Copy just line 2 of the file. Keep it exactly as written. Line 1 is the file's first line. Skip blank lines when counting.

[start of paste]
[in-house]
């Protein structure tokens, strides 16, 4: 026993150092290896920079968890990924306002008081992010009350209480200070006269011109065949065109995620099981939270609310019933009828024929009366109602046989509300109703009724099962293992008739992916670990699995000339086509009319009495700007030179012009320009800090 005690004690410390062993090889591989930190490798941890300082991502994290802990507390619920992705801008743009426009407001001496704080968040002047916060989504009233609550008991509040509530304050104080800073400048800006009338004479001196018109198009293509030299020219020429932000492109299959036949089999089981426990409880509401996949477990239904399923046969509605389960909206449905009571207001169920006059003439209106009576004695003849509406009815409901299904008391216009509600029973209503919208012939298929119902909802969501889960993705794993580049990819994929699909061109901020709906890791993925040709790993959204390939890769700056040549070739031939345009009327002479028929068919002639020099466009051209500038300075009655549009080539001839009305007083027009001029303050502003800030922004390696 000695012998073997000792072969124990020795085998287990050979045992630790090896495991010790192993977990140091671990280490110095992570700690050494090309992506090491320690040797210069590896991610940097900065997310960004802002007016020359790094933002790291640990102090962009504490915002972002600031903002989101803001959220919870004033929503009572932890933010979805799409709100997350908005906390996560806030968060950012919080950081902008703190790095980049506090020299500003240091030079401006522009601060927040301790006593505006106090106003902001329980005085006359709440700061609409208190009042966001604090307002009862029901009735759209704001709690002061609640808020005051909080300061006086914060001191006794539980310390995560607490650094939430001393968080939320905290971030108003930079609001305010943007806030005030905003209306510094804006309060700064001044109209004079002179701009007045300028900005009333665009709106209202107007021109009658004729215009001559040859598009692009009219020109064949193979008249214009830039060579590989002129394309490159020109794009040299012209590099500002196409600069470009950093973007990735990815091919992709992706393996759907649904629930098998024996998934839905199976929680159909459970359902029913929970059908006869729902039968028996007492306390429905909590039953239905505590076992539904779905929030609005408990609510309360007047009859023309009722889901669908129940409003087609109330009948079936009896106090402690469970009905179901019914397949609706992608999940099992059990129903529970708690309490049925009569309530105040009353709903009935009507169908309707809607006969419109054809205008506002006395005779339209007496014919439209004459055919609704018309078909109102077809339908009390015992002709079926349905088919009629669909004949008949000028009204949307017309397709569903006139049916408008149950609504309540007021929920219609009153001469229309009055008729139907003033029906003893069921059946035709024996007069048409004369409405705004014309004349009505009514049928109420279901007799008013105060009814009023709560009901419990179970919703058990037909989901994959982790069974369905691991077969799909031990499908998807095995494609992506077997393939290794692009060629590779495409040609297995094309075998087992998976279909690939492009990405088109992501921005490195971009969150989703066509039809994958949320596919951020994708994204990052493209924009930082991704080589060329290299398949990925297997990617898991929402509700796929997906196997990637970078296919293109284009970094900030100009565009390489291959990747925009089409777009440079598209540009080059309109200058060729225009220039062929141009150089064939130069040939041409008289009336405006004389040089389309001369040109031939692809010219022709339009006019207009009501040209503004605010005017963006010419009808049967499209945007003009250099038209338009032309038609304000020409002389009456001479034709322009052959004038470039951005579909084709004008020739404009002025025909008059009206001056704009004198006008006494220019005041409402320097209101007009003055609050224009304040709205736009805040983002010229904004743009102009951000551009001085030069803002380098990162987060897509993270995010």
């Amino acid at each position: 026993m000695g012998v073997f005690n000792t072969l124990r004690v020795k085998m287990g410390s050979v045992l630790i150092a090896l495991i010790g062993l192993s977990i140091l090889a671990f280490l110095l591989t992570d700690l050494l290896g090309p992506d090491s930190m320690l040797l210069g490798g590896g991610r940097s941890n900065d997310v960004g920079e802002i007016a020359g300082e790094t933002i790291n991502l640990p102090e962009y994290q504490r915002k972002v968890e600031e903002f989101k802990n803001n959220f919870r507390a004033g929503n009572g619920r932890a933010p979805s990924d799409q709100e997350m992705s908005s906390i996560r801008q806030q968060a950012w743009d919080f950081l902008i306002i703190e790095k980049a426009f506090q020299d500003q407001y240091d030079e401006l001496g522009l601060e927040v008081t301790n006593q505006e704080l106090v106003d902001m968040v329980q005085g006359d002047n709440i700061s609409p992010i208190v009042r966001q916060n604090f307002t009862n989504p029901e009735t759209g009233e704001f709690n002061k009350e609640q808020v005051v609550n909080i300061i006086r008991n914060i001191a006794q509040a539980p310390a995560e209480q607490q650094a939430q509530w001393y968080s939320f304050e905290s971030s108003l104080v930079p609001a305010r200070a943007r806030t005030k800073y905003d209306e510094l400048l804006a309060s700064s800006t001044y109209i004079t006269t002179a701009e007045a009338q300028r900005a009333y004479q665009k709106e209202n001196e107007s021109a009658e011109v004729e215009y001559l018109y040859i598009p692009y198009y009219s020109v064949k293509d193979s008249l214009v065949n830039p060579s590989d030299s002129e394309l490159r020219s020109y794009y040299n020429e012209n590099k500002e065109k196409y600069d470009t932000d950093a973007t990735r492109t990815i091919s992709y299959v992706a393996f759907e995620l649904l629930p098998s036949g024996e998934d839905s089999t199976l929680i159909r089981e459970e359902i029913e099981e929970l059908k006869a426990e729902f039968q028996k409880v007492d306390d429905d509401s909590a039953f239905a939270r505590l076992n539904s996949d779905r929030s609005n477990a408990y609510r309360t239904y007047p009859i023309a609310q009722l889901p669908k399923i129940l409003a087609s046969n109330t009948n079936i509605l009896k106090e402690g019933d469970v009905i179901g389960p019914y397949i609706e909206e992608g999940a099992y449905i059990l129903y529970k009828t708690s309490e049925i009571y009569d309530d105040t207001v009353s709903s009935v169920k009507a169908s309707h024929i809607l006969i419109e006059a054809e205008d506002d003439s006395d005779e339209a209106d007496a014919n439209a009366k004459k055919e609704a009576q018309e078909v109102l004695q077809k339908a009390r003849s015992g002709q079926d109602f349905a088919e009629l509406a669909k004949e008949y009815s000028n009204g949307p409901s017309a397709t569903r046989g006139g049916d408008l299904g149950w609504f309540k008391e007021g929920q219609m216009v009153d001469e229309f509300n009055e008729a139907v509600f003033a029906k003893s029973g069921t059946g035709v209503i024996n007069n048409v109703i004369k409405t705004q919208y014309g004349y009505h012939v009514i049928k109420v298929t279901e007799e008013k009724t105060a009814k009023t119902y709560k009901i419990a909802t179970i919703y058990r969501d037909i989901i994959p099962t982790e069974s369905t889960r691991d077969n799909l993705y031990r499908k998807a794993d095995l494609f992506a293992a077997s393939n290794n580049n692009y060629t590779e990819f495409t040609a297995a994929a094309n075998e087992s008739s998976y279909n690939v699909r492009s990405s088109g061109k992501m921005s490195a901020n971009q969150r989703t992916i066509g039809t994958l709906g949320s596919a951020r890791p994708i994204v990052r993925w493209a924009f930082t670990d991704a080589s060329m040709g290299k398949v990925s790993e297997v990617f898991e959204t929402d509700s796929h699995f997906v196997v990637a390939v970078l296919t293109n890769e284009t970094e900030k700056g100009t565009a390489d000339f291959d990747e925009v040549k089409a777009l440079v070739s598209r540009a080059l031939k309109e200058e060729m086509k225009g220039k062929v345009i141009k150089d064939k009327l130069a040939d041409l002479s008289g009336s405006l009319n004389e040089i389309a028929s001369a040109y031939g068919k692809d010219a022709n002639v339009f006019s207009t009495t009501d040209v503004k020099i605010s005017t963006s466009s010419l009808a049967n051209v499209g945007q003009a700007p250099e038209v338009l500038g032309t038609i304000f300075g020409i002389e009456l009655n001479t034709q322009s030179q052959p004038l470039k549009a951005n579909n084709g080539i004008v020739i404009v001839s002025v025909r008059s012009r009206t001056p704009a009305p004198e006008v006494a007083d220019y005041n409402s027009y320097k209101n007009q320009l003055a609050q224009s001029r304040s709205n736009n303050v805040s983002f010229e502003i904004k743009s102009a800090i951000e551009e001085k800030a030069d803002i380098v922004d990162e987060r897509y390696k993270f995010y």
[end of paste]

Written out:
């Protein structure tokens, strides 16, 4: 026993150092290896920079968890990924306002008081992010009350209480200070006269011109065949065109995620099981939270609310019933009828024929009366109602046989509300109703009724099962293992008739992916670990699995000339086509009319009495700007030179012009320009800090 005690004690410390062993090889591989930190490798941890300082991502994290802990507390619920992705801008743009426009407001001496704080968040002047916060989504009233609550008991509040509530304050104080800073400048800006009338004479001196018109198009293509030299020219020429932000492109299959036949089999089981426990409880509401996949477990239904399923046969509605389960909206449905009571207001169920006059003439209106009576004695003849509406009815409901299904008391216009509600029973209503919208012939298929119902909802969501889960993705794993580049990819994929699909061109901020709906890791993925040709790993959204390939890769700056040549070739031939345009009327002479028929068919002639020099466009051209500038300075009655549009080539001839009305007083027009001029303050502003800030922004390696 000695012998073997000792072969124990020795085998287990050979045992630790090896495991010790192993977990140091671990280490110095992570700690050494090309992506090491320690040797210069590896991610940097900065997310960004802002007016020359790094933002790291640990102090962009504490915002972002600031903002989101803001959220919870004033929503009572932890933010979805799409709100997350908005906390996560806030968060950012919080950081902008703190790095980049506090020299500003240091030079401006522009601060927040301790006593505006106090106003902001329980005085006359709440700061609409208190009042966001604090307002009862029901009735759209704001709690002061609640808020005051909080300061006086914060001191006794539980310390995560607490650094939430001393968080939320905290971030108003930079609001305010943007806030005030905003209306510094804006309060700064001044109209004079002179701009007045300028900005009333665009709106209202107007021109009658004729215009001559040859598009692009009219020109064949193979008249214009830039060579590989002129394309490159020109794009040299012209590099500002196409600069470009950093973007990735990815091919992709992706393996759907649904629930098998024996998934839905199976929680159909459970359902029913929970059908006869729902039968028996007492306390429905909590039953239905505590076992539904779905929030609005408990609510309360007047009859023309009722889901669908129940409003087609109330009948079936009896106090402690469970009905179901019914397949609706992608999940099992059990129903529970708690309490049925009569309530105040009353709903009935009507169908309707809607006969419109054809205008506002006395005779339209007496014919439209004459055919609704018309078909109102077809339908009390015992002709079926349905088919009629669909004949008949000028009204949307017309397709569903006139049916408008149950609504309540007021929920219609009153001469229309009055008729139907003033029906003893069921059946035709024996007069048409004369409405705004014309004349009505009514049928109420279901007799008013105060009814009023709560009901419990179970919703058990037909989901994959982790069974369905691991077969799909031990499908998807095995494609992506077997393939290794692009060629590779495409040609297995094309075998087992998976279909690939492009990405088109992501921005490195971009969150989703066509039809994958949320596919951020994708994204990052493209924009930082991704080589060329290299398949990925297997990617898991929402509700796929997906196997990637970078296919293109284009970094900030100009565009390489291959990747925009089409777009440079598209540009080059309109200058060729225009220039062929141009150089064939130069040939041409008289009336405006004389040089389309001369040109031939692809010219022709339009006019207009009501040209503004605010005017963006010419009808049967499209945007003009250099038209338009032309038609304000020409002389009456001479034709322009052959004038470039951005579909084709004008020739404009002025025909008059009206001056704009004198006008006494220019005041409402320097209101007009003055609050224009304040709205736009805040983002010229904004743009102009951000551009001085030069803002380098990162987060897509993270995010």